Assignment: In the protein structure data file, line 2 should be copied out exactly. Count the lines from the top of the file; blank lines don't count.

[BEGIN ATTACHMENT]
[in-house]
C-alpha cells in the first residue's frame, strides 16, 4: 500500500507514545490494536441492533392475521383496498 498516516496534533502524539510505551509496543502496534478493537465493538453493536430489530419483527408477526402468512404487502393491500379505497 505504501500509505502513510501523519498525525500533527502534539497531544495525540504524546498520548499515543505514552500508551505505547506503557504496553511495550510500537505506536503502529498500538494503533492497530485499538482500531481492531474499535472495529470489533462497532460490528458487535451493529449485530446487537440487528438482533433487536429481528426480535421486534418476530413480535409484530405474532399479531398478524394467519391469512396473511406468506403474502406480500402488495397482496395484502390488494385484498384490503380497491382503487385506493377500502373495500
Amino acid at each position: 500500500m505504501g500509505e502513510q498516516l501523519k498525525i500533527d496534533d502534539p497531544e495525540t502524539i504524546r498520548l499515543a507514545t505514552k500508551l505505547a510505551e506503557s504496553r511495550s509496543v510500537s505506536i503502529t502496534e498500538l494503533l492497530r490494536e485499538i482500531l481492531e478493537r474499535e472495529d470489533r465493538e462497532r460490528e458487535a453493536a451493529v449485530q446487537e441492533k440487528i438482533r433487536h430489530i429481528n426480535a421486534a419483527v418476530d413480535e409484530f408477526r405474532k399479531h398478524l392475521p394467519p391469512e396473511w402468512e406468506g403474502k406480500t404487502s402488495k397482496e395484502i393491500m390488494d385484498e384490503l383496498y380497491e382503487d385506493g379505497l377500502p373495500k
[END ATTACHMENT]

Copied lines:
C-alpha cells in the first residue's frame, strides 16, 4: 500500500507514545490494536441492533392475521383496498 498516516496534533502524539510505551509496543502496534478493537465493538453493536430489530419483527408477526402468512404487502393491500379505497 505504501500509505502513510501523519498525525500533527502534539497531544495525540504524546498520548499515543505514552500508551505505547506503557504496553511495550510500537505506536503502529498500538494503533492497530485499538482500531481492531474499535472495529470489533462497532460490528458487535451493529449485530446487537440487528438482533433487536429481528426480535421486534418476530413480535409484530405474532399479531398478524394467519391469512396473511406468506403474502406480500402488495397482496395484502390488494385484498384490503380497491382503487385506493377500502373495500